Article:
News

Native fish relocated

By Simon Ruppert

There’s something fishy going on in Lake Benalla — thanks to a partnership between Goulburn-Murray Water (GMW) and the Victorian Fisheries Authority (VFA).

GMW and VFA were responsible for relocating hundreds of Murray cod and other high-value native fish to the lake last Tuesday.

The fish in question had been caught up in the East Goulburn Main Irrigation Channel and moving them into Lake Benalla is sure to bring a smile to the faces of local anglers.

Similar fish-relocating initiatives also took place at Broken Creek, Nathalia and Victoria Park Lake in Shepparton.

VFA chief executive officer Travis Dowling said the initiative was taking advantage of the end of the gravity irrigation season — and involved allowing the VFA and a contracted electro-fishing boat to enter the irrigation channel and undertake a catch-and-release program.

‘‘A similar exercise was trialled in 2017 and proved very successful with more than 550 valuable native fish — mostly decent-size Murray cod — relocated into a more natural habitat,’’ Mr Dowling said.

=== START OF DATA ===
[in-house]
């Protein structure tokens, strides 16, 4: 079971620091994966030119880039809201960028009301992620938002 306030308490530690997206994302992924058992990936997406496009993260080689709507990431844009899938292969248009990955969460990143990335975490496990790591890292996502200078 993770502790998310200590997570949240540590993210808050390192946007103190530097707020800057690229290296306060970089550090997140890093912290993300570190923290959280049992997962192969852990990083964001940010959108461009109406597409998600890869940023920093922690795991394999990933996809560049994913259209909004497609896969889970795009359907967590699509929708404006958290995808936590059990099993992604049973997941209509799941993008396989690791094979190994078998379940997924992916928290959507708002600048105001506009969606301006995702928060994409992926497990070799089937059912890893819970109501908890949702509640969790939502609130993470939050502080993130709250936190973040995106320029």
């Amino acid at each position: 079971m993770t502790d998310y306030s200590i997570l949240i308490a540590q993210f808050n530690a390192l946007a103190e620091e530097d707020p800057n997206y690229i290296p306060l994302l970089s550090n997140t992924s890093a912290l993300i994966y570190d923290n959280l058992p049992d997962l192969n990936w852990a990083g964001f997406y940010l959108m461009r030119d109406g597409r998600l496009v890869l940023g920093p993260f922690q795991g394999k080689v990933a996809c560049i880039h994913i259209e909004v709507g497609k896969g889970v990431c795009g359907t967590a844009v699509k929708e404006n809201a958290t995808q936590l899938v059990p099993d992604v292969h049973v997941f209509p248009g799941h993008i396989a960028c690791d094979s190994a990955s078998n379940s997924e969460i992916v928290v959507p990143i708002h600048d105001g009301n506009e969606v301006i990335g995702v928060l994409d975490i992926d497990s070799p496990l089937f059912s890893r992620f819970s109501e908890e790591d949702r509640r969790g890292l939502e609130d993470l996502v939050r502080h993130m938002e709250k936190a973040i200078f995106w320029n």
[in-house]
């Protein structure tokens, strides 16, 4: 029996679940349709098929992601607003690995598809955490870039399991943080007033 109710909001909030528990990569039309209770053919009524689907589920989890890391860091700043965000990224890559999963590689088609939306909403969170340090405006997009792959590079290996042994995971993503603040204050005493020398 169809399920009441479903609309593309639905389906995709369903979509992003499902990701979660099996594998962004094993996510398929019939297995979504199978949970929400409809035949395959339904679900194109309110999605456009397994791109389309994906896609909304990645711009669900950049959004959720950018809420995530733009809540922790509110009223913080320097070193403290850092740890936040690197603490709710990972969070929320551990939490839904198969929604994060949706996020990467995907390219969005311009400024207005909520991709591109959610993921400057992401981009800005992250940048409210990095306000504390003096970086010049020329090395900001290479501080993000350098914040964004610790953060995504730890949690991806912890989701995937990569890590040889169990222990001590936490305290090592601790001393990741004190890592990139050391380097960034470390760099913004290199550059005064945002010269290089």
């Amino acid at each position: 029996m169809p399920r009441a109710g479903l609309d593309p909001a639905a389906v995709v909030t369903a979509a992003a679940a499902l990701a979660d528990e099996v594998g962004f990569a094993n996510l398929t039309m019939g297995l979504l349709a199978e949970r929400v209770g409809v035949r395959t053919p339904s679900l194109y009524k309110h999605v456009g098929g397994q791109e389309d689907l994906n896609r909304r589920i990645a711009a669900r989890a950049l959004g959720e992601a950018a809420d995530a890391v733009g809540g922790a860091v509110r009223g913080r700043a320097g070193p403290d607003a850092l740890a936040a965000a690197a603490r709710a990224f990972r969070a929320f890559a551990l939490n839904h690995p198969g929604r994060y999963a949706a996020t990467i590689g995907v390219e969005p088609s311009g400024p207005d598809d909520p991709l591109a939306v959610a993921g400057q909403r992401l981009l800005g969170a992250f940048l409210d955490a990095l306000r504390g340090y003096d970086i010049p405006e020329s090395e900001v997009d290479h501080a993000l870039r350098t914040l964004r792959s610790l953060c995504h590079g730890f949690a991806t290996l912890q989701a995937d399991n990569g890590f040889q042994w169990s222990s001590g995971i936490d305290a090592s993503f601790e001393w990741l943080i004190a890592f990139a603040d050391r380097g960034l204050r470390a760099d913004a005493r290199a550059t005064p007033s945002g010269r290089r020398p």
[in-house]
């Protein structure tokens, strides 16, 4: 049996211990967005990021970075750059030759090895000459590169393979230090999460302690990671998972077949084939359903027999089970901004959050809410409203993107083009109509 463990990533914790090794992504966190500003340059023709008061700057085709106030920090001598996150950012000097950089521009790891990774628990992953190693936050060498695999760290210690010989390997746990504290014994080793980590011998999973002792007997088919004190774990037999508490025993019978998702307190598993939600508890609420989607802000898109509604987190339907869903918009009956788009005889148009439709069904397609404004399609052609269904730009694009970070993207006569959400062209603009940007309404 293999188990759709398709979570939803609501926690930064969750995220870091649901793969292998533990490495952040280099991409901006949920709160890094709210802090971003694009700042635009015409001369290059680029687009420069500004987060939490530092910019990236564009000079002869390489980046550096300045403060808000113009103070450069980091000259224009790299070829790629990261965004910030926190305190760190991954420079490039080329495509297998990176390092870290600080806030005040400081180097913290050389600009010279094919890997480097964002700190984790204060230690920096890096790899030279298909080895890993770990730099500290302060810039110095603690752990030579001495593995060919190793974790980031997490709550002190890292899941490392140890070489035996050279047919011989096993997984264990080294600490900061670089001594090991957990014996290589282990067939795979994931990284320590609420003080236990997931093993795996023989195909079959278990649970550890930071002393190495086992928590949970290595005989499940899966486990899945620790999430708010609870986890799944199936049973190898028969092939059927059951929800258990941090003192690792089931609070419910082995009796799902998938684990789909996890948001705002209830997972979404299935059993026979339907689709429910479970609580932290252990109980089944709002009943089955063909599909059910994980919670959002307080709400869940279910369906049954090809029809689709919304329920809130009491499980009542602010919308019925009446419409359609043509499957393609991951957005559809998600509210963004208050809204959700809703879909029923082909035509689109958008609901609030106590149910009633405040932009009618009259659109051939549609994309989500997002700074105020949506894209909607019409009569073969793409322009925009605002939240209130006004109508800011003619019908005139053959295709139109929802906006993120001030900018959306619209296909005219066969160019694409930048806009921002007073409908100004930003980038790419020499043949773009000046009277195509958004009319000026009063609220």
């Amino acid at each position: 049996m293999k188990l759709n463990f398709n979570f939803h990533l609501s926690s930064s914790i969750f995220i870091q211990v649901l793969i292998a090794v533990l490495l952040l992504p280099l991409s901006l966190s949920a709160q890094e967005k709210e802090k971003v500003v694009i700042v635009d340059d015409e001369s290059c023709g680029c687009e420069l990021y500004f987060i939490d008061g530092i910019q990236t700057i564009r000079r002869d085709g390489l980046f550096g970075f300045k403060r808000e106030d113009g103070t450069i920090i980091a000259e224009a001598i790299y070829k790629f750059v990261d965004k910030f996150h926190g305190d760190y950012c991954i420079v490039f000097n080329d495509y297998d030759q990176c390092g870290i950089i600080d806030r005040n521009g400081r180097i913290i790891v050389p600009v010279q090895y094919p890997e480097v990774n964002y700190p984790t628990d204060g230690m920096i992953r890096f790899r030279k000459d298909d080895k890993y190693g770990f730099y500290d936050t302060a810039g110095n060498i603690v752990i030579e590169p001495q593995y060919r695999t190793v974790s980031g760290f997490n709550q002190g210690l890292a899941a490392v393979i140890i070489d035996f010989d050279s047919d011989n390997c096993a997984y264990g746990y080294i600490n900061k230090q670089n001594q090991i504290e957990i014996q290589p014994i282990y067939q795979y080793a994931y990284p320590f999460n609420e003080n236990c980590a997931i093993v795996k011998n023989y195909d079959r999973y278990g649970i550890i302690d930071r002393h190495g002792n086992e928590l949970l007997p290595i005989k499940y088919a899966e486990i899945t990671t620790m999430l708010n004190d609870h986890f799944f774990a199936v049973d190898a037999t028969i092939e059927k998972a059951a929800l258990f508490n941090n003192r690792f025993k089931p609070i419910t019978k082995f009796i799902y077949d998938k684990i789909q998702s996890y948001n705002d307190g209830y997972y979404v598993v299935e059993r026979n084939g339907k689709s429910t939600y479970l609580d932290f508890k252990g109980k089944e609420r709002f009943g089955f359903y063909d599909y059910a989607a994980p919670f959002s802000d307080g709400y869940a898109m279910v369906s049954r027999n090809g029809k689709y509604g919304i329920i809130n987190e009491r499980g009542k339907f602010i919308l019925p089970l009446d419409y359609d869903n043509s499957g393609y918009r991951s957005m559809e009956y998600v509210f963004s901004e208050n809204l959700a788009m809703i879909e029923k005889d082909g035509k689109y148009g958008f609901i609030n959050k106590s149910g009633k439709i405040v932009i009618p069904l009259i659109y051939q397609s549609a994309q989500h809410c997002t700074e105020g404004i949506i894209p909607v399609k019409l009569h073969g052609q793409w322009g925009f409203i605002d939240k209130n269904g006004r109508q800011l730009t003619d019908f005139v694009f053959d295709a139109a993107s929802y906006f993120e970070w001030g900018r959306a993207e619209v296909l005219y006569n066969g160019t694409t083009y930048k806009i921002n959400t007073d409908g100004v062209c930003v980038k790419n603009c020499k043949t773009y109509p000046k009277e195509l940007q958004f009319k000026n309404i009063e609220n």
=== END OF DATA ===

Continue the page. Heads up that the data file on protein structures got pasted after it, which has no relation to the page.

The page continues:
Murray cod and other valuable natives, such as golden perch and blackfish have shown they can adapt to life in the East Goulburn Main Irrigation Channel and its connecting spur channels.

However, they can also be at risk when GMW conducts regular lowering of channels for de-silting and weed spray programs.

The fish likely originated from Nagambie Lakes and unwittingly found their way into the irrigation network via Goulburn Weir.

Electro-fishing, often called the friendly way to fish, involves a boat equipped with electrodes, which are lowered into the water to attract and stun fish. They can then be netted, placed in a holding tank and transported for release into lakes and rivers.

GMW managing director Charmaine Quick welcomed the joint effort with the VFA as a ‘‘win-win’’ for local communities and the environment — not to mention the wayward fish.

‘‘The electrofishing boat is being funded by the VFA while GMW is providing some manpower, transport and site safety management, so it’s a true partnership of benefit to our local communities,’’ Ms Quick said.

‘‘Importantly, the timing and locations of the electro-fishing exercise also means there is no impact on our irrigation customers.’’

Electrofishing was expected to take place during two weeks from late May with another two weeks possible later in the winter.

The VFA is working with local fishing clubs and primary schools in Benalla, Nathalia and Shepparton to take part in the fish releases expected to result from the partnership.